This change can make your online browsing faster and more private


You can take a simple step right now that promises to make your online browsing faster and more private. It's a choice you can make that does not require advanced skills. It's fast. It concerns an aspect of the Internet called Domain Name System, or DNS, and a new service called 1.1.1.1. In fact, there is now even a mobile app that you can install on your iOS or Android phone to simplify the use of the system on your phone.

The DNS is often compared to a phone book: it translates the words of a domain name into an IP address, which are the numbers that represent that name. For example, 172.217.6.68 leads you to Google.com. Partly because it's easier for people to remember words than strings of numbers like these, the DNS defines what these numbers should be when you type an address in your browser.

But you can choose the DNS service used by your computer. If this is not the case, the company providing your Internet connection – such as Verizon or Charter – takes care of that. Comcast, for example, uses an internal system. But instead of using the default setting, you might want to consider switching to a new DNS service (the 1.1.1.1 mentioned above), which comes from a network company called Cloudflare.

Moving on to this has two advantages. First, it's faster, although speed increases are measured in milliseconds per load.

Secondly, it focuses on privacy, with the commitment to clean up their DNS query records every 24 hours. They also say that they will participate in an annual audit by a third party.

The new service "sends a message that confidentiality does not have to slow things down," says Frank Wang, a PhD candidate in IT at MIT who specializes in security and recently moved to 1.1.1.1. With speed and confidentiality, "it's a very convincing reason to use it."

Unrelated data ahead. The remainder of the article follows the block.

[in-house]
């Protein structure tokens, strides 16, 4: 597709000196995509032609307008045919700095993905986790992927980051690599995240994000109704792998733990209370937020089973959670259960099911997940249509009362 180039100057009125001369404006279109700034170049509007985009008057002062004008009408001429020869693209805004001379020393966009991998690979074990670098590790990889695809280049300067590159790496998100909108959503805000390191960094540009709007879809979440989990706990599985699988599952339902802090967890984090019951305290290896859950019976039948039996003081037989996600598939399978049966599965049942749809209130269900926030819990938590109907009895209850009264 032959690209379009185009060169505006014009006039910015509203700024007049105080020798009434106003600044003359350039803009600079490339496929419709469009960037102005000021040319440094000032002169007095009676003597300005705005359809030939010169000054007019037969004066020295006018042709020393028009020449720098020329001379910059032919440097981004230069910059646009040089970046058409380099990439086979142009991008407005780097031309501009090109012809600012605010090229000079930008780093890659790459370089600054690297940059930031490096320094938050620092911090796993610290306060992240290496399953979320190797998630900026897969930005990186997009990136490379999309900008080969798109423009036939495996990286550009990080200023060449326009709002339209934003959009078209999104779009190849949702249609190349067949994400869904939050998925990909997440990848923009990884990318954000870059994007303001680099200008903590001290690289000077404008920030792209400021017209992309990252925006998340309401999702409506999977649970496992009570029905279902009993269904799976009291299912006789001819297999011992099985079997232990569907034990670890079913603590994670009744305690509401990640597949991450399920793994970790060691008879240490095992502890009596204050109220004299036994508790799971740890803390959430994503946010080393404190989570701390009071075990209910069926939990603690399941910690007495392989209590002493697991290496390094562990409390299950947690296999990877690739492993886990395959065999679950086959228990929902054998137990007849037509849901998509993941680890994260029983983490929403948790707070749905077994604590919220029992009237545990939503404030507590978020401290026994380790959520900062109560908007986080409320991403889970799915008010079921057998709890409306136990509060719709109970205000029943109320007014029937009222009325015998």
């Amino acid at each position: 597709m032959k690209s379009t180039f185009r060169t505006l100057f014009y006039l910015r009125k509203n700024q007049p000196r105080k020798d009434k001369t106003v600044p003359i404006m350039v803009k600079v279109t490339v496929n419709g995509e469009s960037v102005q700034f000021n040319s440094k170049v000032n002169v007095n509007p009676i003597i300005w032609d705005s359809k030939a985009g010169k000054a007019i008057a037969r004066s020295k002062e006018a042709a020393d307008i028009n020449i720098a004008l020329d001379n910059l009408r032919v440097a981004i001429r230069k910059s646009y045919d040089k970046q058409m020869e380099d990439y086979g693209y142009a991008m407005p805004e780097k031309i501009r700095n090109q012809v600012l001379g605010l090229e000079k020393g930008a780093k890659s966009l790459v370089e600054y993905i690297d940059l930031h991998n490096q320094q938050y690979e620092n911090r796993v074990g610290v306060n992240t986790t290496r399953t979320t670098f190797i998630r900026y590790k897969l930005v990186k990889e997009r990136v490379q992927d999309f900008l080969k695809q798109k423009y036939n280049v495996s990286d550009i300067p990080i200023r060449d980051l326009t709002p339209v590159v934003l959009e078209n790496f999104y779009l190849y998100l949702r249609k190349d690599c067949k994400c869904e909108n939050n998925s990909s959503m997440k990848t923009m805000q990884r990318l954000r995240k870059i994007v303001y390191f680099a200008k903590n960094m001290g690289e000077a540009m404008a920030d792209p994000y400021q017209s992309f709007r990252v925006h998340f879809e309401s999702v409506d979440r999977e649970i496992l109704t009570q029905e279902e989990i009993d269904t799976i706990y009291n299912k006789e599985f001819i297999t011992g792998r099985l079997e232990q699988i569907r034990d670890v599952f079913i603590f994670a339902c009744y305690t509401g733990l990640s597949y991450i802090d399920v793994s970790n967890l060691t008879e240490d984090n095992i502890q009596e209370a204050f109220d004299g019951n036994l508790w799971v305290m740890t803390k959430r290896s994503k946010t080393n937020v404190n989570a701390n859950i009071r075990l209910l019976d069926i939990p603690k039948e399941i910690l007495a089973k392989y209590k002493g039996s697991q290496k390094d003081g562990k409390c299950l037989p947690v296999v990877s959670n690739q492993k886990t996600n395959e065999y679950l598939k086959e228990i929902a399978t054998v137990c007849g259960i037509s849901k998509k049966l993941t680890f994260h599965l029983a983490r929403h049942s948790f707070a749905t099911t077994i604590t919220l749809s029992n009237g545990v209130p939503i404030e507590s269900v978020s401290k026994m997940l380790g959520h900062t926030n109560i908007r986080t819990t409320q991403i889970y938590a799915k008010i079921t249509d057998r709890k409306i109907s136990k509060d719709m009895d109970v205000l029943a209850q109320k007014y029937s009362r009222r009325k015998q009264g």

And in terms of privacy, Shuman Ghosemajumder, CTO of Shape Security, said, "Cloudflare has built a good reputation."

This is not the first offer of its kind: Google also operates a service called Google Public DNS; one of the IP addresses used is 8.8.8.8. Like 1.1.1.1, it is free.

Choosing a service such as 1.1.1.1 means that DNS lookups (the websites you visit and the DNS server must translate into numbers) are managed by Cloudflare and not your ISP. The logs of this process are regularly purged. (And data that has not existed for too long is difficult to hack or assign). And while your Internet company is still aware of the IP addresses of the websites you are browsing, switching to 1.1.1.1 is a symbolic step that places a critical part of the browsing process on a company that does not store your information.

Everyday Internet users have an interest in keeping their navigation as private as possible. "In a broad sense, what we do online reveals a lot about us," says Mitch Stoltz, a lawyer at the Electronic Frontier Foundation. "Whether these things are good or bad, good or bad, these are things we do not reveal to the world."

Our navigation may reveal religious or political preferences, for example, or information about our health. "We do not want our employers to know every website we visit when we're at home," he adds. "We certainly do not want advertisers, insurance companies or credit reporting agencies to know every website they visit."

The new Cloudflare service may not be "a complete solution" to the privacy issue, but it's a "good step in the right direction," says Stoltz. "Certainly, it's a sign that you care about this privacy, and the market is reacting more and more to these signals."

If you want to actively choose a DNS service, refer to version 1.1.1.1 or Google's offer for information on how to change the settings on your computer or phone. To use 1.1.1.1. service on your computer, follow the instructions on their website. To use it on your phone, download the iOS or Android app.

Note: This article was released in April, at the first announcement of 1.1.1.1. It has been updated and now includes the news of the 1.1.1.1 mobile application.